A Day Trip to Architectural Masterpiece of Prambanan and Borobudur Temple
Yogyakarta is well-known for its historical monuments scattered in its territories such as the magnificent 8th century Borobudur temple, Prambanan temple, and Kraton (The Royal Palace). The center of Javanese culture has gained a reputation as well as a destination nature lovers should visit. It has stunning beaches, caves, a majestic volcano, secret beaches, waterfalls, and many more. While you are there, it makes sense to spend some time visiting the cultural wonders of Prambanan and Borobudur temples, a must visit destination in Yogyakarta, which you can do in one day.
Both temples are listed as UNESCO World Heritage Site and offer a fascinating glimpse into Javanese history and culture. They are a must-visit destination for anyone interested in exploring the cultural heritage of Indonesia.
Borobudur Temple is a 9th-century Mahayana Buddhist temple located in Magelang, Central Java, Indonesia. It is one of the largest and most famous Buddhist temples in the world, and it is also a UNESCO World Heritage Site.
The temple was built in the 9th century during the reign of the Sailendra Dynasty, which ruled over Central Java at the time. It was built in the shape of a mandala, with a central stupa surrounded by four square terraces and six concentric circular terraces. The temple is decorated with over 2,500 relief panels and 504 Buddha statues, making it one of the most extensive collections of Buddhist art in the world. Meanwhile, the central dome is surrounded by 72 Buddha statues, each seated inside a perforated stupa.
The temple's architecture and decorations reflect the influences of both Indian and indigenous Javanese art and culture. The temple's design and layout are based on Buddhist cosmology and are meant to represent the path to enlightenment.
Borobudur Temple was abandoned in the 14th century and was largely forgotten until it was rediscovered in the early 19th century by the British colonial rulers of Indonesia. Since then, the temple has undergone several restorations and renovations to preserve its structure and artwork.
Today, Borobudur Temple is a popular tourist attraction and a pilgrimage site for Buddhists from around the world. Visitors can explore the temple's terraces admire its intricate carvings and sculptures, and also learn about its history and significance.
If you've been wondering if you can climb up to the top or not, the answer is yes, tourists are allowed to climb up to the top of Borobudur Temple to explore its terraces and admire the stunning views of the surrounding landscape. The temple has three main levels, each representing different stages of enlightenment, and visitors can climb up through the levels to reach the top of the temple where the central stupa is located.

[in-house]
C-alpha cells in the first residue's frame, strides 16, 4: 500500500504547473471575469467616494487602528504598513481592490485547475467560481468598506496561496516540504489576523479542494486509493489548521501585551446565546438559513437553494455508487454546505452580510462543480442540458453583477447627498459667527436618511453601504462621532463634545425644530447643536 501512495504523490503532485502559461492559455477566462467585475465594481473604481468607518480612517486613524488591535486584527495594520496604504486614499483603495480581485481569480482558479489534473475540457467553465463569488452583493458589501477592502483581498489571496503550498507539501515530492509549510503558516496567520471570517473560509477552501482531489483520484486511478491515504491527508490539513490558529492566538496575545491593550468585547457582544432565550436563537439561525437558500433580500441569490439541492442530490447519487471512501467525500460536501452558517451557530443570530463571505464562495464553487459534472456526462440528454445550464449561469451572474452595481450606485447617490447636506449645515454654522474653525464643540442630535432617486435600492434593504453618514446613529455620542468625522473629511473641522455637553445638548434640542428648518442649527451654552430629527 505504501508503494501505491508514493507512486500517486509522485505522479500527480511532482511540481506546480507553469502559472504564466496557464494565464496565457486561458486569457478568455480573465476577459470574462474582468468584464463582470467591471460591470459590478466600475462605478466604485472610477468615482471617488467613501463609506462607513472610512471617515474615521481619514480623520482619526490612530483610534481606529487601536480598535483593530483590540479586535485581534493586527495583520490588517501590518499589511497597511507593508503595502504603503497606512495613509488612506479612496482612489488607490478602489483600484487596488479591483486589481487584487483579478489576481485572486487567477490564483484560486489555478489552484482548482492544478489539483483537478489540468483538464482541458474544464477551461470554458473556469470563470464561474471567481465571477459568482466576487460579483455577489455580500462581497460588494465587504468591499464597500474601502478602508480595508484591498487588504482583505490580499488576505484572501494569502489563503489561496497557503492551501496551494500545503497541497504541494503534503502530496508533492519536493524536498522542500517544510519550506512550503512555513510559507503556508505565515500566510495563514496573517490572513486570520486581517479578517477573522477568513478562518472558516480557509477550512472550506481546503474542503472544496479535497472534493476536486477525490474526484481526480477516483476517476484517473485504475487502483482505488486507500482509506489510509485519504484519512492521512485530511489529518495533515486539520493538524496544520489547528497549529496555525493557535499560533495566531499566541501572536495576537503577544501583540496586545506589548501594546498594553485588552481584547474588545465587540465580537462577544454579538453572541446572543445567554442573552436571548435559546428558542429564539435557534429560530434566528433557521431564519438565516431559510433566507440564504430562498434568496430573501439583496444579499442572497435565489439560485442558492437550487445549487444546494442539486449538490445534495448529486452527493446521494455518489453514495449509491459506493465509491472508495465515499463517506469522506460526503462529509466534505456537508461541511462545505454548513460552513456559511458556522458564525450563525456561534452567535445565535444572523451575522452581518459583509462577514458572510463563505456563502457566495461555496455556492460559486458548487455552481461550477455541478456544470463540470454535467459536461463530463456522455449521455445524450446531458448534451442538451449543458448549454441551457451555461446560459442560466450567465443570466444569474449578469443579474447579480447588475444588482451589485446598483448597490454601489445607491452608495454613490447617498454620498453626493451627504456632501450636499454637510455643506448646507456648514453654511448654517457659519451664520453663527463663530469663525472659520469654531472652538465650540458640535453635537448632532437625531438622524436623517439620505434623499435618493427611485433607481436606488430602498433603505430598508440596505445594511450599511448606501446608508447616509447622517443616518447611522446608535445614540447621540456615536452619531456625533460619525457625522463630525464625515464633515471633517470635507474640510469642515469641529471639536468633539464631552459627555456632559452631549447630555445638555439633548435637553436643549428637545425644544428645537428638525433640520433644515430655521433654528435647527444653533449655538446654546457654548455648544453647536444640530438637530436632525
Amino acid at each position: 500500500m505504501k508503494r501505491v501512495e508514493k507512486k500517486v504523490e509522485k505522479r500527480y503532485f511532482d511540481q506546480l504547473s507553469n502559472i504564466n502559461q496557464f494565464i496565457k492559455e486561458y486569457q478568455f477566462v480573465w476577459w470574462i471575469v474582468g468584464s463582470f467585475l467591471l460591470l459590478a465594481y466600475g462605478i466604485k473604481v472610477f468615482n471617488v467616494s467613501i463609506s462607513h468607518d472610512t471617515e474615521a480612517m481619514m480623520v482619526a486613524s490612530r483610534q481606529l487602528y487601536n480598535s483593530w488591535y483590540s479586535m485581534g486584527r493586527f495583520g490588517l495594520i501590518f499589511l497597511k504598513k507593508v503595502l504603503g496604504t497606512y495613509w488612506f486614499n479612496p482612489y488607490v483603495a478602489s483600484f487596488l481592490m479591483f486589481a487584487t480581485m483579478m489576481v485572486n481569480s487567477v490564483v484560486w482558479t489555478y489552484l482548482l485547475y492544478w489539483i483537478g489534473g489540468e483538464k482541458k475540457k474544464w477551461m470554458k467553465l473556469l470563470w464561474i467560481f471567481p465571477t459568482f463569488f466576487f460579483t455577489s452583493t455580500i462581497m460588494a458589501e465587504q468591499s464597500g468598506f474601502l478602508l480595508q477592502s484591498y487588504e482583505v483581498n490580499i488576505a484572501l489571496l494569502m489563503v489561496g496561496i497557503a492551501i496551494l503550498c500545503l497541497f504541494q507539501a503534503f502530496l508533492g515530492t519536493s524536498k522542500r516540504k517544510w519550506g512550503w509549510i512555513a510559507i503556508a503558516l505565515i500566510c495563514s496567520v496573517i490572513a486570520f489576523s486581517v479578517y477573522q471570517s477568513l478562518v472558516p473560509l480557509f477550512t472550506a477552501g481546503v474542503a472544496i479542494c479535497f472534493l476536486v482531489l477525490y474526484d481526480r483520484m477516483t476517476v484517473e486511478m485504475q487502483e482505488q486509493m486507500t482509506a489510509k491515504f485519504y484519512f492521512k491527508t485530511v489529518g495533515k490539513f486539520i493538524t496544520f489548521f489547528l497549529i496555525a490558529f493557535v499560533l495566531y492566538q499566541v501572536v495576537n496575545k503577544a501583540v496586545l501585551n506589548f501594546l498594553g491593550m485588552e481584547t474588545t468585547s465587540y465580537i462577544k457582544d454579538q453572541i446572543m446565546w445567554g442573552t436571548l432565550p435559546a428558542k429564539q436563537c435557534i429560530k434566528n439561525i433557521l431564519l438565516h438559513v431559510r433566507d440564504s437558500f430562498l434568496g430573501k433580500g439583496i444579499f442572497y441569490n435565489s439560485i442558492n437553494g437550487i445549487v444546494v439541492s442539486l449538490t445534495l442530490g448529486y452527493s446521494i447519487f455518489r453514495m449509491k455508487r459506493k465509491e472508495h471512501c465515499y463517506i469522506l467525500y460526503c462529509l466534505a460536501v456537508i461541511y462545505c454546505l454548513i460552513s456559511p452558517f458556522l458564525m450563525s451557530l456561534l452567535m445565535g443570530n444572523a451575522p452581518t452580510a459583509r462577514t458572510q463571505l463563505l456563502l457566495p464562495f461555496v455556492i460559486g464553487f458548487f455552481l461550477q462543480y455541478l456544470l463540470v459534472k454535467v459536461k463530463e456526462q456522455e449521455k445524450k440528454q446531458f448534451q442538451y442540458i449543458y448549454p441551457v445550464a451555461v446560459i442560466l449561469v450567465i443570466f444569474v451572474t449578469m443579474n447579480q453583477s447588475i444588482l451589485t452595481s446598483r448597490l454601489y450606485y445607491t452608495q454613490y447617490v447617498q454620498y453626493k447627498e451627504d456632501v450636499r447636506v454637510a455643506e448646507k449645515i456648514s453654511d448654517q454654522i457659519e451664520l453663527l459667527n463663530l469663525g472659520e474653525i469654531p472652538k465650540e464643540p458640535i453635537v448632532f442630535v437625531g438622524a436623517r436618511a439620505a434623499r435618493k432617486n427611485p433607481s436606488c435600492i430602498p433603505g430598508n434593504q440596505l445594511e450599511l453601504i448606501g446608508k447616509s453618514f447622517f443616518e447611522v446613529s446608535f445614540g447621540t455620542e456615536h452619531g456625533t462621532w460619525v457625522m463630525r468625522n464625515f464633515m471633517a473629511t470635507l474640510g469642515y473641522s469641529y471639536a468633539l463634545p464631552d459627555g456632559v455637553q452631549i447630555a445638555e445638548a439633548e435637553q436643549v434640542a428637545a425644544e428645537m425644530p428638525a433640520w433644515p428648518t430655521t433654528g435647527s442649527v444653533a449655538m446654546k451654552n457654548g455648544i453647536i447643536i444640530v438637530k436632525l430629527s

However, there are some rules and guidelines that visitors need to follow when climbing Borobudur Temple. For example, visitors are required to remove their shoes before entering the temple and must dress appropriately, covering their shoulders and legs. It's also recommended that visitors bring sunscreen and a hat to protect themselves from the sun, as there is no shade on the temple's terraces.
Visitors are also not allowed to touch the temple's carvings and sculptures or climb on them, as this could damage the artwork. There are security guards stationed throughout the temple to enforce these rules and ensure that visitors have a safe and enjoyable experience.
Prambanan Temple, also known as Candi Prambanan, is a magnificent Hindu temple complex located in Central Java, Indonesia, approximately 18 kilometers northeast of the city of Yogyakarta. It is one of the most iconic and important archaeological sites in Indonesia and is recognized as a UNESCO World Heritage Site.
Prambanan Temple was built during the 9th century, primarily during the reign of the Mataram Kingdom's first king, Rakai Pikatan. It is believed to have been constructed as a Hindu temple complex to honor the Trimurti, the Hindu trinity of gods consisting of Brahma (the creator), Vishnu (the preserver), and Shiva (the destroyer).
Prambanan is renowned for its stunning architectural design and intricate stone carvings. The complex consists of several towering temples with the central temple dedicated to Lord Shiva. The main temple stands at 47 meters (154 feet) in height, making it one of the tallest Hindu temples in Southeast Asia. The central and largest temple, known as Candi Shiva Mahadeva, is dedicated to Lord Shiva and houses a statue of Shiva's manifestation as the Mahadeva, the Great God. This temple is the focal point of the entire complex.
The temple complex features a series of tall, pointed towers called "Meru" or "Loro Jonggrang." Each tower is adorned with beautifully detailed reliefs and sculptures that depict scenes from Hindu epics, particularly the Ramayana. In addition to the central Shiva temple, Prambanan includes several smaller temples dedicated to other Hindu deities, including Vishnu and Brahma. The complex also has shrines for the vahana (mounts) of the deities, such as Nandi (the bull) and Garuda (the eagle).
One of the unique cultural experiences you can enjoy at Prambanan is the Ramayana Ballet, which is a traditional Javanese dance performance narrating episodes from the Ramayana epic. The ballet is often performed on an open-air stage with the temple complex as a backdrop.
When visiting Prambanan, it's advisable to wear modest clothing and be respectful of the temple's religious significance. There are also informative museums nearby that provide additional insights into the temple's history.
Prambanan represents the height of Hindu art and architecture in Java during the Mataram Kingdom's period. It is not only a place of worship but also a testament to the rich cultural heritage of Indonesia.
Dada Sabra S.
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